Fresh leaves of A. nilagirica were shade-dried completely at room temperature. The dried leaves (200 g) were ground to a coarse powder and was extracted with 2 l of n-hexane by maceration for 48 h with constant shaking. The extraction was repeated two more times each time using 2 l of fresh n-hexane. The extract was filtered through Whatman no.1 paper and concentrated on a rotary evaporator to dryness. The marc was further extracted with absolute methanol (>98 %) and 70 % alcohol in a similar manner. The extracts were dried, lyophilized and were labelled, hexane extract of A. nilagirica (ANH), methanol extract of A. nilagirica (ANM) and 70 % alcoholic extract of A. nilagirica (ANA), respectively. Stock solutions of 50 mg/ml were prepared in DMSO for experiments. The yield of plant extracts was calculated as: yield (%) = (W1/W2)×100, where W1 is the weight of the extract after complete removal of the solvent and W2 is the weight of the dry plant powder. The yield of the extracts was calculated using new powder each time (n=3).

The cell lines, MCF-7 (human breast adenocarcinoma) and Y79 (human retinoblastoma) were acquired from the National Centre for Cell Sciences, Pune, India. MCF-7 cells were cultured in DMEM and Y79 in RPMI 1640 medium complemented with 10 % fetal bovine serum. Culture media contained penicillin (100 units/ml) and streptomycin (100 μg/ml). These cells were cultured at 37 ° in a humidified milieu in a 5 % CO2 incubator.

The extracts of A. nilagirica were examined for antiproliferative activity using 3-(4,5-dimethylthiazol-2-yl)-2,5-diphenyltetrazolium bromide (MTT) assay [19]. Cells were equally dispensed in triplicate in a 96-well plate at optimized concentrations of 1×105 cells/ml. The culture medium was removed from the wells after 24 h of incubation. Subsequently, 200 μl of fresh medium containing the extracts at increasing concentration (5-250 μg/ml for MCF-7 and Y79) was added to each well and further incubated for 48 h. After incubation, medium in each well was taken out carefully without disturbing the cells and replaced with fresh media along with 20 μl of 5 mg/ml MTT solution (in sterile filtered phosphate-buffered saline, pH 7.4). The cells were incubated at 37° for 4 h, and thereafter the medium from each well was removed and replaced with dimethyl sulfoxide (DMSO, 100 μl) to solubilize the formazan crystals. A vehicle control of 0.1 % DMSO was also used with all the cell lines. Curcumin was used as a positive control for Y79 and doxorubicin for MCF-7 cells. Finally, the absorbance of the wells was measured at λ 540 nm in a microplate reader after shaking for 30 s and the percent cell inhibition was calculated using the formula: % cell inhibition = 1− (OD of sample/OD of control)×100.

LOX assay was carried out according to the method of Chung et al. with a slight modification in 96 well plate [7]. An aliquot of 50 μl LOX (final concentration, 100 ng/ml) in 50 mM Tris HCl buffer (pH 7.4) was preincubated with 20 μl of the extracts or indomethacin (10-300 μg/ml) for 5 min at 25°. In this experiment, 50 μl of LOX solution and 20 μl of buffer with 0.5 % v/v DMSO were added to wells as a negative control. The reaction was triggered by adding 50 μl of 140 μM linoleic acid prepared in the same buffer. This reaction mixture was further incubated in dark for 20 min at 25°. The reaction was terminated by the addition of 100 μl freshly prepared ferric oxidation of xylenol orange (FOX) reagent. The composition of this reagent was sulfuric acid (30 mM), xylenol orange (100 μM), iron (II) sulfate (100 μM), methanol/water (9:1). Thereafter, the Fe3+-dye complex was incubated for another 30 min at 25° for color development before being measured at λ 560 nm in a microplate reader (Infinite Pro, Tecan, Switzerland). Blanks contained the enzyme during incubation, but the substrate (linoleic acid) was added only after the FOX reagent. LOX inhibition in the presence of the extracts and standard was calculated according to the formula: % inhibition of LOX = (Ac–Ab)–(As–Ab)/(Ac–Ab), where Ab; As and Ac are the absorbances of blank, sample and controls, respectively.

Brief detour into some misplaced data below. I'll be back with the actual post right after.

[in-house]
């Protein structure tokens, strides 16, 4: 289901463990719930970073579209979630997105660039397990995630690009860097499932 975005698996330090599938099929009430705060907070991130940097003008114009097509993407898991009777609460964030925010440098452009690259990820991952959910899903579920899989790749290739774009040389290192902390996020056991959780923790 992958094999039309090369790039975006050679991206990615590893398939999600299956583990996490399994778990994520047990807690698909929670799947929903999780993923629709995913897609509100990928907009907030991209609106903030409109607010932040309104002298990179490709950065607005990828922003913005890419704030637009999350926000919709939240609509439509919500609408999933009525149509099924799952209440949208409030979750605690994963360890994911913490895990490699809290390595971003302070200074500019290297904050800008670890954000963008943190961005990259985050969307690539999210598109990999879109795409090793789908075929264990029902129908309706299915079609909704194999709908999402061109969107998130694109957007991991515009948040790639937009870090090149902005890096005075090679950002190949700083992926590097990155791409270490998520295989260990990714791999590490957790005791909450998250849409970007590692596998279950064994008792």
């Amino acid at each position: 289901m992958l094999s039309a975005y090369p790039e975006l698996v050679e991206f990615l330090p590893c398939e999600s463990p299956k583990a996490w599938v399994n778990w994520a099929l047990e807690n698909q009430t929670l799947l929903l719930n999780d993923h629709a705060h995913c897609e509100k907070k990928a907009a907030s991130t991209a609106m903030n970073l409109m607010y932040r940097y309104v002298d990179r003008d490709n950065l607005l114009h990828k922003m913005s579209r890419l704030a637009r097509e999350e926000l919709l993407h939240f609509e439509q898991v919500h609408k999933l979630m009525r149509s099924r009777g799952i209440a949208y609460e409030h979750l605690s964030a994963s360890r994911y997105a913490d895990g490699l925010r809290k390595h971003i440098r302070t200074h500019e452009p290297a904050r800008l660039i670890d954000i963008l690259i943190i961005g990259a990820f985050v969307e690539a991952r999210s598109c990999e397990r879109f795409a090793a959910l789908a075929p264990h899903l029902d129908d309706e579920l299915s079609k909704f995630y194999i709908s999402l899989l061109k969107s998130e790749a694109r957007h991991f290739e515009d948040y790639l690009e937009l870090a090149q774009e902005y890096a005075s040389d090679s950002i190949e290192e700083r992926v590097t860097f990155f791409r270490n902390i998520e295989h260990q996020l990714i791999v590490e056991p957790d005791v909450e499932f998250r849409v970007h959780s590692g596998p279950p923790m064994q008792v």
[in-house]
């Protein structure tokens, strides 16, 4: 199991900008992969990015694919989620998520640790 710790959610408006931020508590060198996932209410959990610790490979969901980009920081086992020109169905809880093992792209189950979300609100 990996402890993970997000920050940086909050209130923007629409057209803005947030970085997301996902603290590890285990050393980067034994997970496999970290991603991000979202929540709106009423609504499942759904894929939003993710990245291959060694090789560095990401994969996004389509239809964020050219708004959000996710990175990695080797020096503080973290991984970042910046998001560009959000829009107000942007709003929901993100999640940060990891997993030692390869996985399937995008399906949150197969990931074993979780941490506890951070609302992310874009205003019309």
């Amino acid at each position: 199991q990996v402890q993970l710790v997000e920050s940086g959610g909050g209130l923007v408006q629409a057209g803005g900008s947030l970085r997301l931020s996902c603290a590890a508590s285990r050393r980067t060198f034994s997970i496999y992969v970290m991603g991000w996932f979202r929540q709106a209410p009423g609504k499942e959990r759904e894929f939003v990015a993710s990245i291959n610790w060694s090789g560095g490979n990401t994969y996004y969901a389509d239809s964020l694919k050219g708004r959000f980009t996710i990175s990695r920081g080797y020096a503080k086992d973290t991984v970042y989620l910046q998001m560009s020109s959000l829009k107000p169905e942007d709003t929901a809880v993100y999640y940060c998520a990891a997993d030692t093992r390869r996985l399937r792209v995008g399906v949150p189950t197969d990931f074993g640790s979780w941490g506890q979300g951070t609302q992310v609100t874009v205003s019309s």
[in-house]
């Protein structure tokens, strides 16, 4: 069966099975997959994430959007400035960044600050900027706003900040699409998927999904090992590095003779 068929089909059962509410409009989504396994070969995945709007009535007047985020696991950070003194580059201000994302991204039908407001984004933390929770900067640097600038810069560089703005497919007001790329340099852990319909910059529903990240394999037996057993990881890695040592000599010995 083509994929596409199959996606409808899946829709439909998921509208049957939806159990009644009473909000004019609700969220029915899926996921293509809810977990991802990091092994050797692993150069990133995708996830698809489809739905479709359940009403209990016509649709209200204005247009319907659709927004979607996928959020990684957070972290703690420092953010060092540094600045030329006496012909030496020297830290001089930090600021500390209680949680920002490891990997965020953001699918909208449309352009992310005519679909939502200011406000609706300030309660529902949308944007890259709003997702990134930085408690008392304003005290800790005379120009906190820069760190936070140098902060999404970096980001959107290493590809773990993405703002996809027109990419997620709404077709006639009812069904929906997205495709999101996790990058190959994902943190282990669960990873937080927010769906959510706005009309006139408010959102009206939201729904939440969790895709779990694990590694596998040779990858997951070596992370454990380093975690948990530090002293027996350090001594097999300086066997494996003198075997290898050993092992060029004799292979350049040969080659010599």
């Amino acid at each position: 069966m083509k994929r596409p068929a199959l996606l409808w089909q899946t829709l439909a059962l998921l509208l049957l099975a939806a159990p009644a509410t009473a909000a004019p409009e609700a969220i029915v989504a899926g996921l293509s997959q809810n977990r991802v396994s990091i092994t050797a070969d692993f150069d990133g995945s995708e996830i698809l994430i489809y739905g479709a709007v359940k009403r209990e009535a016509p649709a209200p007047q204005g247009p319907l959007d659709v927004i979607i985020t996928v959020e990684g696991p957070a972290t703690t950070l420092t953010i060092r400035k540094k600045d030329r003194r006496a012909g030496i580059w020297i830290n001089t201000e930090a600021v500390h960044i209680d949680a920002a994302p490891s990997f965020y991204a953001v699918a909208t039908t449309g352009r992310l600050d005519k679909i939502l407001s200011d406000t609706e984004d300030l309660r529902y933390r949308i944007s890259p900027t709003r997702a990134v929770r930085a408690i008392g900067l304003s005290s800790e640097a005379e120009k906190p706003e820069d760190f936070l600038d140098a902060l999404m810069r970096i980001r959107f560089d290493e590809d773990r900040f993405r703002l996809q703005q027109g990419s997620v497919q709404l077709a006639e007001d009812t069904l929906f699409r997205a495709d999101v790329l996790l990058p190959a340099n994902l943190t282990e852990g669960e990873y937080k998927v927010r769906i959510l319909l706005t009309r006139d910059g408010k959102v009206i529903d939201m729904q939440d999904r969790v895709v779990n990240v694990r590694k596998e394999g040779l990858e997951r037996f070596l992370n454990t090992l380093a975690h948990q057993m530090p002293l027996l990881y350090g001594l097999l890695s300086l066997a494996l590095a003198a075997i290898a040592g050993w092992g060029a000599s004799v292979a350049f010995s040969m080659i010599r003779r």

The generation of uric acid from xanthine was utilized to determine XO activity by the method of Spanou et al. with minor changes [20]. The total reaction mixture of 200 μl in the 96-well plate contained sodium phosphate buffer (pH 7.5), xanthine (4.8 μM) and EDTA (0.1 mM). The extract was added in increasing concentration of 10-400 μg/ml. An addition of XO (17.2 mU in deionized water) was made to initiate the reaction. The optical density was measured at λ 295 nm for 4 min at room temperature. Allopurinol, a known XO inhibitor, was used as positive control at a concentration of 50-400 μg/ml. A negative control was prepared with the assay mixture without the extract.

The results were presented as mean±standard deviation (SD) values derived from independent experiments done in triplicate. IC50 values were determined as the concentrations of the extracts or standards needed to inhibit enzyme activity by 50 %. Data calculations and statistical analysis were performed using GraphPad Prism software (version 7.0). Statistical differences among the samples were deduced by proper statistical tests (One-way ANOVA, Tukey's and Student's t-tests). p values ≤0.05 were set as statistically significant.